When you take the perspective that food really can heal or prevent many chronic conditions….it is a no-brainer. There is nothing more valuable to me than feeling well. I want that for myself and for my kids.



2 thoughts on “GLYPHOSATE: Why do we need to pay attention to what we eat?

  1. I understand your concern, but, have all the facts before giving advise to others.
    Genetically modified wheat is wheat that has been genetically engineered by the direct manipulation of its genome using biotechnology. As of 2015, no GM wheat is grown commercially, although many field tests have been conducted. Wikipedia

    Monsanto’s MON 71800, which is glyphosate-resistant via a CP4/maize EPSPS gene. Monsanto received approval from the FDA for its use in food, but withdrew its EPA application in 2004, so the product was never marketed.

    Monsanto provide farmers seeds in eight row crops: alfalfa, canola, corn, cotton, sorghum, soybeans, sugarbeets, and wheat. Monsanto also produce more than 2,000 vegetable seed varieties covering 22 crops.

    The vast majority of Monsanto’s vegetable seed crops are produced without biotechnology, although biotechnology is used to support insect resistance for select varieties of sweet corn and disease resistance for some squash varieties.

    General Mills’ decision to stop using genetically modified organisms to make Cheerios (and, more to the point, its decision to brag about it on cereal boxes) was relatively easy: there’s no such thing as genetically modified oats.

    Golden rice, the poster child for the potential of genetic engineering, was designed to provide the world’s poor with a more nutritious rice. Swiss scientists engineered the rice to contain beta-carotene, which the human body turns into vitamin A. Vitamin A deficiency is the scourge of Asia and Africa, causing death and blindness in hundreds of thousands of children every year.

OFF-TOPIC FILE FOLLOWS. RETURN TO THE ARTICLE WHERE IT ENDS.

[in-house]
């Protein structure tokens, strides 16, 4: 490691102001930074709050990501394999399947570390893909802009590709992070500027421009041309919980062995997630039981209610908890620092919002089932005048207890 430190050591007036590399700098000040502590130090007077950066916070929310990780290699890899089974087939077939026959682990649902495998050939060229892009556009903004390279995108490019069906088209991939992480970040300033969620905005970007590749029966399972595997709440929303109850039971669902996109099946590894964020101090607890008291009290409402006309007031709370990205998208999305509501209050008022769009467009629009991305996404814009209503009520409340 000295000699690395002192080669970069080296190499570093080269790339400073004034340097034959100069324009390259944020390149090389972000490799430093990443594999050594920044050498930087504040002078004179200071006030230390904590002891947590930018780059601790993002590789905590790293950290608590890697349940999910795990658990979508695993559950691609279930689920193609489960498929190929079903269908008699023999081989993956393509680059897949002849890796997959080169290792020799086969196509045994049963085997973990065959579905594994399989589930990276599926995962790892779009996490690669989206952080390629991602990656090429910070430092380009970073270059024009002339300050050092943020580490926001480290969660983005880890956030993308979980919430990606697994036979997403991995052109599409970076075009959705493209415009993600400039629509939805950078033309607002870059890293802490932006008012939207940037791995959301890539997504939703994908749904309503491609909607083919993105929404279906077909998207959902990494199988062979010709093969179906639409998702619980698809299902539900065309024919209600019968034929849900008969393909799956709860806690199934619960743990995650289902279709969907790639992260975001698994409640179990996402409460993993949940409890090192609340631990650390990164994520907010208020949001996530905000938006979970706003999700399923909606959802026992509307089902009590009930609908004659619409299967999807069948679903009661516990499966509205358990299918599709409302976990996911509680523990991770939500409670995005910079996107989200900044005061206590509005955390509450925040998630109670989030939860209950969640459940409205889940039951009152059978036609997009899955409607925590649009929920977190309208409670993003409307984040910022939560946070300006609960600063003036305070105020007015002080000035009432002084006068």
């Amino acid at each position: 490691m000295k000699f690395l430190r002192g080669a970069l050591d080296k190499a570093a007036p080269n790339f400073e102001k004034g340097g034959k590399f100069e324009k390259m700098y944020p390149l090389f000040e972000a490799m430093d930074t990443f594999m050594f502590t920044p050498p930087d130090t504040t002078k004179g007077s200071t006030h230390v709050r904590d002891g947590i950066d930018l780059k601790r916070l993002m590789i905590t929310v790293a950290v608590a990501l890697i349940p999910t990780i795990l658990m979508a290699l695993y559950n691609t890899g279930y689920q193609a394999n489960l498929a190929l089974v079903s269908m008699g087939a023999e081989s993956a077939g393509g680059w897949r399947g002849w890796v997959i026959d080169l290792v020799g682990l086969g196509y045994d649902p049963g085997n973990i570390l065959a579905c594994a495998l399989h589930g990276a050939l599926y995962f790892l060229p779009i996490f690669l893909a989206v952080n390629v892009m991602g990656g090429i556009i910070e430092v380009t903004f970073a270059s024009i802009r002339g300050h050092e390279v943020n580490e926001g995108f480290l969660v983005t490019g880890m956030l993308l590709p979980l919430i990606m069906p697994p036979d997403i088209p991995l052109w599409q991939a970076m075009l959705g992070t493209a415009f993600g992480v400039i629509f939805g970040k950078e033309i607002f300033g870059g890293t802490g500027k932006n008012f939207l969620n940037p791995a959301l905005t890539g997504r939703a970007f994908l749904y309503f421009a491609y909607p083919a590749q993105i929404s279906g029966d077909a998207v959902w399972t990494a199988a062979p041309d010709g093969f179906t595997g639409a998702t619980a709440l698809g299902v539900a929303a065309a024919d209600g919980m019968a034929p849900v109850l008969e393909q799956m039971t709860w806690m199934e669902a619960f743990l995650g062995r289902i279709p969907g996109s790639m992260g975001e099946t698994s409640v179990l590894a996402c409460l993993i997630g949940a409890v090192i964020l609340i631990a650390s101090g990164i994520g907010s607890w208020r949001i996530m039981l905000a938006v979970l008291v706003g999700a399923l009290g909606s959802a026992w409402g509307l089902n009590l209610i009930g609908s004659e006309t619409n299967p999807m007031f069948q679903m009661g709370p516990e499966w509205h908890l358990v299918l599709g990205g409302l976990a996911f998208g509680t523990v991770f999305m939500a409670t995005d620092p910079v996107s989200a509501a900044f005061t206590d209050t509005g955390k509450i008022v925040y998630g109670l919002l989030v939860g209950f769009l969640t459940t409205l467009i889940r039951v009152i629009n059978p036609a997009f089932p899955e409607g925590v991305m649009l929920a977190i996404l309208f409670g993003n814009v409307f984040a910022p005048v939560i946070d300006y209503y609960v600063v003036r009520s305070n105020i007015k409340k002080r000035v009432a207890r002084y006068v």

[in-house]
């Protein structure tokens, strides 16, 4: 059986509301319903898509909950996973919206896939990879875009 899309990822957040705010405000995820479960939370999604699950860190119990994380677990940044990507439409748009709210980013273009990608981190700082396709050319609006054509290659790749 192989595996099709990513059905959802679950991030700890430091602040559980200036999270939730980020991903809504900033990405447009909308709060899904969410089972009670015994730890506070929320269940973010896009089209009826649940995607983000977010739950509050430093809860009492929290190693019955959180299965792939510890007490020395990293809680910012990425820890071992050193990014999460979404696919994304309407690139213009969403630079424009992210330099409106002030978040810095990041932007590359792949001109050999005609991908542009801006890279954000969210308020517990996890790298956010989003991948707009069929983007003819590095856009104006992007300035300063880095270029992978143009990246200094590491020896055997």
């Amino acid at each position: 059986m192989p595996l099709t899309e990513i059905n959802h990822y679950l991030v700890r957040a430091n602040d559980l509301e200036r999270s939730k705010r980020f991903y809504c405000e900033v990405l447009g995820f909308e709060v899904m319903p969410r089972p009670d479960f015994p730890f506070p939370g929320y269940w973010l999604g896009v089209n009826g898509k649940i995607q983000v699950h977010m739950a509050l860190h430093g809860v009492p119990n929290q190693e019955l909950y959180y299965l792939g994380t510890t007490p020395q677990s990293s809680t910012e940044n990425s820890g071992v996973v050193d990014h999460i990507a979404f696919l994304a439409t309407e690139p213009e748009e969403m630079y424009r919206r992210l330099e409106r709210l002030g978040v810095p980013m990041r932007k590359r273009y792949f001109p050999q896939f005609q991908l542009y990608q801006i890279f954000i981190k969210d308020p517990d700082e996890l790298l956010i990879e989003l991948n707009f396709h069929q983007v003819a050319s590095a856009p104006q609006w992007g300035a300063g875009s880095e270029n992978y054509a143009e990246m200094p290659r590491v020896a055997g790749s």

In the early 1970s when glyphosate was first discovered, Monsanto marketers were perplexed. They were accustomed to selling herbicides that were selective, which killed certain weeds but left crops unharmed. Glyphosate was non-selective, killing virtually all plants with which it came in contact. But because it was environmentally friendly, marketers continued to try to find ways it could be used commercially.

    Glyphosate-based herbicides have a 45 year history in agricultural (farming weed control).
    To date there is not one solid repeatable science based study that can/has proven that the use of glyphosate-based herbicides is a danger to human health.

    I applaud your concern for you and your families health and if avoiding glyphosate based herbicides in your healthy living plan then by all means continue to do all that you can to avoid GM, GMO grains, fruit and vegetable crops that may or may not have been treated with glyphosate-based herbicides.

    Happy Gardening


    1. Thank you for taking the time to comment in such a positive light. You made some good points. Through my studies the negative health consequences of ingesting roundup and roundup ready crops are just too great for my family. 😊


Leave a Reply

Fill in your details below or click an icon to log in: Logo

You are commenting using your account. Log Out / Change )

Twitter picture

You are commenting using your Twitter account. Log Out / Change )

Facebook photo

You are commenting using your Facebook account. Log Out / Change )

Google+ photo

You are commenting using your Google+ account. Log Out / Change )

Connecting to %s